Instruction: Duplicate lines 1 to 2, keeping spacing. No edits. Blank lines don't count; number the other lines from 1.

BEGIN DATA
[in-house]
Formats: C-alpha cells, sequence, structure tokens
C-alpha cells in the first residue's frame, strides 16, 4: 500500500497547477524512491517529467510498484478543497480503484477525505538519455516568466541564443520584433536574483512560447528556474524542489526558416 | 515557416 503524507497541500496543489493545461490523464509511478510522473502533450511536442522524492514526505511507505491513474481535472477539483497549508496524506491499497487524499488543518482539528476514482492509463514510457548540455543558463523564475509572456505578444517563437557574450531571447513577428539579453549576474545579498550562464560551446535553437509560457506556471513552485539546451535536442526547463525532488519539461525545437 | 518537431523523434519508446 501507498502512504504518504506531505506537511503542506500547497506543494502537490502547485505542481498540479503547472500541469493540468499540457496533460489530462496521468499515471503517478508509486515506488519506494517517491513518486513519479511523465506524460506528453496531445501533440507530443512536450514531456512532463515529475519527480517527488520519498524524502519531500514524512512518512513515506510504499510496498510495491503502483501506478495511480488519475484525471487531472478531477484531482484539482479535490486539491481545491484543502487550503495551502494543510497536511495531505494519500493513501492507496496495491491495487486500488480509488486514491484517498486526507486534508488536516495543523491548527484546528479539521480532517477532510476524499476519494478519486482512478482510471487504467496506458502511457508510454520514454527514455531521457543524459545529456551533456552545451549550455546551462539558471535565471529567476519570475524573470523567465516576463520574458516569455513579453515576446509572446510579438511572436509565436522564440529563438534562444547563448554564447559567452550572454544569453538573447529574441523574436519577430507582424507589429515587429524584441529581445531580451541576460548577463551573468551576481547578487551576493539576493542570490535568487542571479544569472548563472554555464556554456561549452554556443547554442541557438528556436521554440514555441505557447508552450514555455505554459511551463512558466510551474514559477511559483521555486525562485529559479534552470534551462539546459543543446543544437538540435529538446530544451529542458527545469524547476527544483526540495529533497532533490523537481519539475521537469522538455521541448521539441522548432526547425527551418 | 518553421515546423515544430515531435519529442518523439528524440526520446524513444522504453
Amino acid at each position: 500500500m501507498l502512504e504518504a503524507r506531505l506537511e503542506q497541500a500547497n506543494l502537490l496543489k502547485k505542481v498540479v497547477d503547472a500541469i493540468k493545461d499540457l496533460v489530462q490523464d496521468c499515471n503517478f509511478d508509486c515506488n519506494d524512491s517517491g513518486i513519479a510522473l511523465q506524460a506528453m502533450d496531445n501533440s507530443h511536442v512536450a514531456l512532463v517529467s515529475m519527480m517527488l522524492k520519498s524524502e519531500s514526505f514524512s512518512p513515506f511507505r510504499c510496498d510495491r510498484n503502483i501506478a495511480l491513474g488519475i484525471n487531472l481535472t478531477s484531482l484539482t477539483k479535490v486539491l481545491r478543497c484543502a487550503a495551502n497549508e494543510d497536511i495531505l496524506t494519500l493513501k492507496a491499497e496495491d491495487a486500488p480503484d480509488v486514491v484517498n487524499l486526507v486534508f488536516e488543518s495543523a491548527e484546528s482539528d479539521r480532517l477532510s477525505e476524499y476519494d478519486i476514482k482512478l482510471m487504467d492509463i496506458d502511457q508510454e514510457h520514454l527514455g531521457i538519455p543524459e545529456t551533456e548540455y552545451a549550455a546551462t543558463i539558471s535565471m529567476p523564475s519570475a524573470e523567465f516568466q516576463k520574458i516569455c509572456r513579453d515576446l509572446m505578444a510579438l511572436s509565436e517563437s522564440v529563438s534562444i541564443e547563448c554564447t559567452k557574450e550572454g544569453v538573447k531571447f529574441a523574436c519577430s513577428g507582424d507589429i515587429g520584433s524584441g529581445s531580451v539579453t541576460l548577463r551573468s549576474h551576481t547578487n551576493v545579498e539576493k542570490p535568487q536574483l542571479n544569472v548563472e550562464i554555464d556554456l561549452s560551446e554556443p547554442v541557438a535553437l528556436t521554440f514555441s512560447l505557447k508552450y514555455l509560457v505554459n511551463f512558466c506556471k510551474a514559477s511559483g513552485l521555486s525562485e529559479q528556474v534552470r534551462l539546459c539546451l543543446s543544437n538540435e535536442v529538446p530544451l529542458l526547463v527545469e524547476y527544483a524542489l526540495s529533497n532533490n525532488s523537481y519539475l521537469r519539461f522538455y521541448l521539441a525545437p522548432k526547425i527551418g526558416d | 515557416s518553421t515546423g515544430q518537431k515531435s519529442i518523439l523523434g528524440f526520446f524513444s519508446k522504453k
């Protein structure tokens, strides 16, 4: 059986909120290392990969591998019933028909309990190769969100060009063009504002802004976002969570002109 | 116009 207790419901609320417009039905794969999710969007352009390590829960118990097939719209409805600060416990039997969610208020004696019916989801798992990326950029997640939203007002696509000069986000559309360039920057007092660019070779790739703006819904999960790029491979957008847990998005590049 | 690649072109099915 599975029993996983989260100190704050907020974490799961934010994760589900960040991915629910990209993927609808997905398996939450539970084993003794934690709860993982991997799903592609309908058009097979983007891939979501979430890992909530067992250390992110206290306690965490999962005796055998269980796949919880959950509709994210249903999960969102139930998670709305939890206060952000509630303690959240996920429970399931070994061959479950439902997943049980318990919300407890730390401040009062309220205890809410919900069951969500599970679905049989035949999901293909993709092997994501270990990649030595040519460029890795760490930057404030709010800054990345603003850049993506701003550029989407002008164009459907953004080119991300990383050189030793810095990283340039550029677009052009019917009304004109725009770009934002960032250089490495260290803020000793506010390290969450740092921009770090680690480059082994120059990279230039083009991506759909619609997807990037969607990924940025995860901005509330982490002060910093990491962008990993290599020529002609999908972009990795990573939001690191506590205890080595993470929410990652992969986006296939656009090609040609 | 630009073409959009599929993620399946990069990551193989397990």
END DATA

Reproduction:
[in-house]
Formats: C-alpha cells, sequence, structure tokens